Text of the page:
Free PocketDock (actually just S&H)

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Date: Monday, December 12th, 2005, 13:35
Category: iPod

PocketDock your iPodThe US$19 PocketDock from SendStation is a tiny adapter that converts the proprietary FireWire port on third generation iPods and later into a normal, everyday female FireWire 400 port.
The boys over at SendStation are getting into the holiday spirit by giving away 1,000 original PocketDocks for FREE. All you have to pay is US$6.80 in shipping (they’re coming from Germany.) So get going and don’t say that I never gave you anything 😉


AOpen mini a Dead Ringer for the Mac mini

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Date: Monday, December 12th, 2005, 13:29
Category: Mac mini

aopen-mini.jpgMacMiniColo submits this perfect example of imitation being the sincerest form of flattery. In this case, AOpen practically cloned the form factor of the Mac mini – hell, they even completely ripped of the mini’s packaging. Should AOpen get a nasty Christmas card from the new, omnipotent Apple legal department? Or did they just coincidentally release a machine that resembles the mini? (Jobs to lawyers: “release the hounds!”)

I have good buddy who imports whoopie cushions, ab-burners and the cigarette lighters from China by the ship load. He explained to me “There is no copying in China. There is just very close, intense study of the things that are successful in the marketplace.” ….
We just got our hands on the AOpen mini PC, which bears a striking resemblance to the Mac mini.
A few hours playing with it under XP shows it to be a good little unit. Its a tad noisier and warmer than it the Mac mini, but all in all a good little unit. (Except it runs XP or Linux rather than OS X).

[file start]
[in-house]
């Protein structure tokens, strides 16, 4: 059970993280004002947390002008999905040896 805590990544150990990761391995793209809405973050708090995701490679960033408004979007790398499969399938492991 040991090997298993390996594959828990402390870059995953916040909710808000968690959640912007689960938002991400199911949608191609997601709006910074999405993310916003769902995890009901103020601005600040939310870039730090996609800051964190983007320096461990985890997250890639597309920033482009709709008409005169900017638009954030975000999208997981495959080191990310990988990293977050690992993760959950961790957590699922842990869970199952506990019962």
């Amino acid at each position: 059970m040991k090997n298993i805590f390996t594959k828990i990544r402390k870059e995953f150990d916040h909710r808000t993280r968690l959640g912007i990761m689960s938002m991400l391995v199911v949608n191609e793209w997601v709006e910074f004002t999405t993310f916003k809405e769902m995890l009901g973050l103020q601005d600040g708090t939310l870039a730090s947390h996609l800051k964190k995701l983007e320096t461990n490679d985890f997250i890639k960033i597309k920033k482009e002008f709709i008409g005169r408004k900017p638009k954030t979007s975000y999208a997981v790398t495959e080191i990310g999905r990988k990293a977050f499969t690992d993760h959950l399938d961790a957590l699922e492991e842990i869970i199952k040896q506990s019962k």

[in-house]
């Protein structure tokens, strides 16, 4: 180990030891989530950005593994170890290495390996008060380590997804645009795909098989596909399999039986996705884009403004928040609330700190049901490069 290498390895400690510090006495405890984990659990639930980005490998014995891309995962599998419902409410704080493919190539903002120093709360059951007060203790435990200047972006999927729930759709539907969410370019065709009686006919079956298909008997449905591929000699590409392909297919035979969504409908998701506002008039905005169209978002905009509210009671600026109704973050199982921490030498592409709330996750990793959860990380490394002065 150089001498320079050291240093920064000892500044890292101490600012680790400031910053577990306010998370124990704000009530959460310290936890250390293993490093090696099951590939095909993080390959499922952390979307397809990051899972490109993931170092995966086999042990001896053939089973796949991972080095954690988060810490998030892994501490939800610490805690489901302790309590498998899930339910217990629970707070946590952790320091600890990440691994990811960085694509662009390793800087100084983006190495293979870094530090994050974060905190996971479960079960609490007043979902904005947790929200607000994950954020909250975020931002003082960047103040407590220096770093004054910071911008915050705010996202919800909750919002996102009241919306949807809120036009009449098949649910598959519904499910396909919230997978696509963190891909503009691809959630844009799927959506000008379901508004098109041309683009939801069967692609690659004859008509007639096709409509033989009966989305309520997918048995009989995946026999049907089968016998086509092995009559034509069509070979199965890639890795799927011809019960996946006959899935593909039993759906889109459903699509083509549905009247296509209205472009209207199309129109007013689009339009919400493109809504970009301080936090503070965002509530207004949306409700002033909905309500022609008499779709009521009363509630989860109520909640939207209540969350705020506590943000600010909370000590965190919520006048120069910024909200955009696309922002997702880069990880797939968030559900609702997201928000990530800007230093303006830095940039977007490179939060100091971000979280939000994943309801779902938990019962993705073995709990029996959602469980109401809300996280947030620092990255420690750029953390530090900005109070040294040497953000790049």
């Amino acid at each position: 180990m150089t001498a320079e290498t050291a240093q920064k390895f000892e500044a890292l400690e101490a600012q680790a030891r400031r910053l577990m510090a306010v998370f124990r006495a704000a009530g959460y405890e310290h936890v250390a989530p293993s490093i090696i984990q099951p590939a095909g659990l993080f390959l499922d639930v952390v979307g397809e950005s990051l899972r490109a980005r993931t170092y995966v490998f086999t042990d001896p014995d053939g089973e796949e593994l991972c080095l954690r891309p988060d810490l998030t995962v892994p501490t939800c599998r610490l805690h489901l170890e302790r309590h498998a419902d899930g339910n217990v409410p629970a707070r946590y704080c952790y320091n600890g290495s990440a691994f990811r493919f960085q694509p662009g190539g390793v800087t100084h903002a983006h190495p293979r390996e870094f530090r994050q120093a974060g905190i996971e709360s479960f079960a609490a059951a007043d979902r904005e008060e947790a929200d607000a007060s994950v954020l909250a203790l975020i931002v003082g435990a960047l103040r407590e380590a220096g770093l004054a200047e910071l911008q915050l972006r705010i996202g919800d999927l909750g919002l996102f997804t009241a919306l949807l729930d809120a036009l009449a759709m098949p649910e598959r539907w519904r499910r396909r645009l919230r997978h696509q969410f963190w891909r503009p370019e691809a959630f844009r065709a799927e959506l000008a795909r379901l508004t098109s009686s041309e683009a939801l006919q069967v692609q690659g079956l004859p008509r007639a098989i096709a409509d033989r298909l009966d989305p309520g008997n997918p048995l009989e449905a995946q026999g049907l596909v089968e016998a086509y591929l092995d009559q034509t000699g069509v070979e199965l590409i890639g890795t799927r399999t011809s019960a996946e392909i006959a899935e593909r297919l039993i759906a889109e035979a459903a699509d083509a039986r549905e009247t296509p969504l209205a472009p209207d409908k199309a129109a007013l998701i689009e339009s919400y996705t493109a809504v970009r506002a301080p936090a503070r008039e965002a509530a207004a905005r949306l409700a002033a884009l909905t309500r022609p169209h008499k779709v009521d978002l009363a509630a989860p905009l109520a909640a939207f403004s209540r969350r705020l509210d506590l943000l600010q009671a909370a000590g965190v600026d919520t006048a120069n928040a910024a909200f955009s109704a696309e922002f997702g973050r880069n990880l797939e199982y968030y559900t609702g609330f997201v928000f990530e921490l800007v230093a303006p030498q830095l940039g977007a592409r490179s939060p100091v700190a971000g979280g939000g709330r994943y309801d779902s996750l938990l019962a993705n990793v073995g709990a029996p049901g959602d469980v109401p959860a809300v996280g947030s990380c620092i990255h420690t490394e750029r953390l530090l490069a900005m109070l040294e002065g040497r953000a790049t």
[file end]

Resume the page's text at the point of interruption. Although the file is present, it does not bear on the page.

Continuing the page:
More side-by-side pictures of the *ahem* gross infringement at MacMiniColo.


Flying Business Class with Nokia

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Date: Monday, December 12th, 2005, 08:00
Category: Mobile Phone

DSCN0130For Mac users who want to make the jump into what is currently available for business-class mobile devices, there are the usual options such as the Treo and the BlackBerry, and then there are the glitzy handsets from Nokia and Sony Ericsson.
The BlackBerry and the Treo are staples in the enterprise market. You can’t swing a fist in a conference center and not knock one out of the sweaty hands of another attendee. These devices do what they do very well, but there are other options available that you may find more interesting.
In particular, the BlackBerry really has no media capabilities to speak of, and the Treo is still showing its age, like a has-been supermodel who can’t stop telling you how hot they are. I’m not about about to start using Windows Mobile on my mobile devices, so this brings us right to the doorstep of Symbian.
There are a lot of different flavors of Symbian. There are the Nokia Series 60 devices, which are the one-handed smartphones you see plenty of. Then there are the UIQ devices from Sony Ericsson, Motorola, and others, which offer a touch-driven display. And there are also the Series 80 devices from Nokia, such as the Communicator line.
Nokia and SE are both renovating their flagship smartphone lineup. Sony Ericsson as recently demonstrated the Sony Ericsson P990 smartphone at the big show two weeks ago, and a lot of people are very interested in it. They should be. Its a great device.
And Nokia is making some changes as well – their two newest Communicators, the 9300 and 9500, are getting some changes as they position them in the US market. The 9300 is now getting WiFi added to it, for example, so that Cingular can more effectively market it in the US, and this incarnation of the 9300 is the 9300i .
All have push email capability, from BlackBerry via BlackBerry Connect, or other solutions from a variety of vendors. I am more interested in solid IMAP compatibility, though many corporate users may already have a BlackBerry Enterprise Server (BES) which means a BlackBerry Connect option for these devices is the prefered method of getting email.
So how well do you fly when you fly business class? You may be surprised.
Read More…


The Apple Core: Stolen from Apple easter egg in original ROM

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Date: Monday, December 12th, 2005, 08:34
Category: The Apple Core

stolen_from_apple.jpgAn entry at by Andy Hertzfeld, a key member of the original Macintosh team, provides an interesting insight into the lengths that the company went to to protect their intellectual property. In this case, the Macintosh ROM.
Read the rest of the story on my ZDNet Blog: The Apple Core.